Greek Easter is my favourite time of year – one when I recalibrate

Originally published on SBS.

I always look forward to Greek Easter, way more than my birthday. Christmas, too.

Greek Easter has always been a big calendar event in my family. Even as a third-generation Australian, it’s my favourite celebration. 

It’s a time when I reset, feel grounded and am most in touch with Greek culture. 

The first step is finding out when Greek Easter actually is. It is based on the Julian calendar and changes annually. Sometimes, it syncs with other Christian denominations’ Easter. Other times, it’s an entire month later.

There is a bit of structure to how my family celebrates Easter, and that routine means I know exactly what to look forward to every year. 

Many Greeks do some kind of fasting. Some people fast for 40 days. Others (including myself) fast for the week leading up to Easter Sunday. By fasting, I mean going (almost) vegan, which yes, can be a big deal for Greek people. 

During this week, I don’t have any products from animals with blood. The idea of this is to honour Jesus’ fast and to cleanse, in preparation for taking communion.

Contrary to popular belief, Greek cuisine is full of vegan recipes, and I encourage people who like Greek food or are travelling to Greece to look out for these. Some vegan dishes include fakes (a traditional, iron-packed lentil soup), gemista (baked vegetables stuffed with rice) and vlita (sauteed greens with lemon and oil).

Monday kicks off Greek Easter week. On this day, I stock up on vegan goodies, including plenty of fruit and vegetables, legumes and bread. I eat comforting vegetable soups, sandwiches and pasta. I’m extremely grateful coffee is still on the table.

Friday night church is when people come together and light a holy candle. Everyone walks around a block following the epitaph – a funeral monument dedicated to Jesus, which is adorned with flowers. It’s a night marked with a beautiful sense of unity.

Saturday morning is perhaps my favourite time of the week. Since I was four years old, I have made traditional Easter cheese pies from the island of Kos where my maternal grandmother (yiayia) was from. Mum and I would go to Yiayia’s house to make these, giving them out to family and friends. Our record is 90 cheese pies.

Yiayia has since passed away, and frankly the cheese pies do not taste the same anymore. They’re missing her love and that rebel-against-the-written-recipe touch many grandmas have. We have continued to make Easter cheese pies at my house. Last year, we used a mixer to make the dough since Yiayia is no longer here. I hope she’s okay with a little automation.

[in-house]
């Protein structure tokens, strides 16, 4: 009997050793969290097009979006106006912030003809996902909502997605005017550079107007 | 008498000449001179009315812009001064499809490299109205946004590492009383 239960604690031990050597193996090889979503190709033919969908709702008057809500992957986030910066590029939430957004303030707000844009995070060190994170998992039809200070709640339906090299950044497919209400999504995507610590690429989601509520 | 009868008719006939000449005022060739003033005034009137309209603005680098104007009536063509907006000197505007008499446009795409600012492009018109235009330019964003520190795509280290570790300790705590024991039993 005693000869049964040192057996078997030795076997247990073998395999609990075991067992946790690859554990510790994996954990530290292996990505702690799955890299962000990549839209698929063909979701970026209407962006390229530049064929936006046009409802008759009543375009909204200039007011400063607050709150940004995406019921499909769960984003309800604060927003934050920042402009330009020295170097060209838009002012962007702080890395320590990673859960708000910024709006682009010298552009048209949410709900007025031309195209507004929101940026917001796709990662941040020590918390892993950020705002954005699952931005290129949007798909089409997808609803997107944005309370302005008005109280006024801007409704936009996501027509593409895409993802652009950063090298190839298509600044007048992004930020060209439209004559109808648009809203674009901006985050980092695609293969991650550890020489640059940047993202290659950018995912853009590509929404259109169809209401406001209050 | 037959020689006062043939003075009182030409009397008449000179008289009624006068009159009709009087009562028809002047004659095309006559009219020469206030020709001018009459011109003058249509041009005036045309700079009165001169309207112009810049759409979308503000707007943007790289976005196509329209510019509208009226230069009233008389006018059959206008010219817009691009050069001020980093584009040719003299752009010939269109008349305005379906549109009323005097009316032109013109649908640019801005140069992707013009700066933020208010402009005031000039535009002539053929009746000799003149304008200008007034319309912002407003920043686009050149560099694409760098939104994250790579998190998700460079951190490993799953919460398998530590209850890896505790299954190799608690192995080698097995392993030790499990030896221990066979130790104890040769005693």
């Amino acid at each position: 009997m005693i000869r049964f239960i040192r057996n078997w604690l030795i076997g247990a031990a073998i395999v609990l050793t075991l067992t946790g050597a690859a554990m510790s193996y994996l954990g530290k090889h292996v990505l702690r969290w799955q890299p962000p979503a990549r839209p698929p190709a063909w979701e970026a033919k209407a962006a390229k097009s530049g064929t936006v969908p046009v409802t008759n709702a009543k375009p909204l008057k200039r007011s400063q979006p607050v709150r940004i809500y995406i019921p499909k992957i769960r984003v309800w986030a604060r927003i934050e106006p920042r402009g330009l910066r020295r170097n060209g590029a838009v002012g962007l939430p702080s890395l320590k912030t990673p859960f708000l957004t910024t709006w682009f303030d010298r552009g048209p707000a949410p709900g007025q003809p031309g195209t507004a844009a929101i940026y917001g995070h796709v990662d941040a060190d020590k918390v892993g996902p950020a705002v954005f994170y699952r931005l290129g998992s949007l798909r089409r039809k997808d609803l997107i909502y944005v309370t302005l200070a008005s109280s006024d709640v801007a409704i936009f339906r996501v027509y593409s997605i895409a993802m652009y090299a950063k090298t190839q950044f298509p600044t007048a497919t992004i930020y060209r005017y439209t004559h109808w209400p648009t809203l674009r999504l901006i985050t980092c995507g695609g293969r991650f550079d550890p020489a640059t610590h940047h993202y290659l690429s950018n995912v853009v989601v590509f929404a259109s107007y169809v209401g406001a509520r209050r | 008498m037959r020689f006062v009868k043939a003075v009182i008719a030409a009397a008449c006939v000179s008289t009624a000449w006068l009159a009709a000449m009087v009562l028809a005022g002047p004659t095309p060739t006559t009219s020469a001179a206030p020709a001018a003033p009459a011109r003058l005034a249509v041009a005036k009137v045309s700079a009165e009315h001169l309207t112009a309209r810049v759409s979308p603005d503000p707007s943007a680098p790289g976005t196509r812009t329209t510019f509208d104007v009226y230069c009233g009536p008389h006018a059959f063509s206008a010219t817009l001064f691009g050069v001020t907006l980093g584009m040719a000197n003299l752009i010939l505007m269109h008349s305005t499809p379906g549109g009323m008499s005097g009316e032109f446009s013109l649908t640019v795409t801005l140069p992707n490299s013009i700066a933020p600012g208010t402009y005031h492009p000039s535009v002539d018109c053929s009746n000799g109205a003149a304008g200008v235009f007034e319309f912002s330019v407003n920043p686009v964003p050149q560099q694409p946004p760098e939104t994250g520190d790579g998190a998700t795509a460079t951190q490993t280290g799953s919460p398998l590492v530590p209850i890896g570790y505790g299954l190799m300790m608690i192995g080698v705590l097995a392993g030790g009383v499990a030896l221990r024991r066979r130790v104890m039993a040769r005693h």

Saturday night, it’s back to church just before midnight. When the clock strikes 12, we embrace our loved ones and say “Christ has risen”. Then, it’s back to Mum’s house to break the fast with a special soup. Traditional Greek Easter soup is called magiritsa (also spelt mageiritsa), a meat and vegetable soup with a base of egg and lemon. However, Mum, like many Greek people, omits the offal that’s traditionally included so more people eat it. She uses tender pieces of beef and lamb meat. Feeding more mouths is the goal, after all. 

After eating, the red-egg-cracking competition is on. The cracking symbolises Jesus’ resurrection and departure from his tomb. Everyone grabs a red egg and goes head-to-head with one person at a time, tapping the eggs against each other.

This continues as a game of knockout with everyone in the household. Whoever’s egg does not crack is said to have good luck for the year. I’ve had family members do all kinds of things to win, including placing their egg in the fridge for 48 hours to apparently harden.

The breaking of the feast gloriously continues on Sunday, where the extended family gets together and bonds over what is usually quite a bit of meat – often a lamb spit. It’s the perfect way to end a very busy week.

Lead image: Pxfuel.

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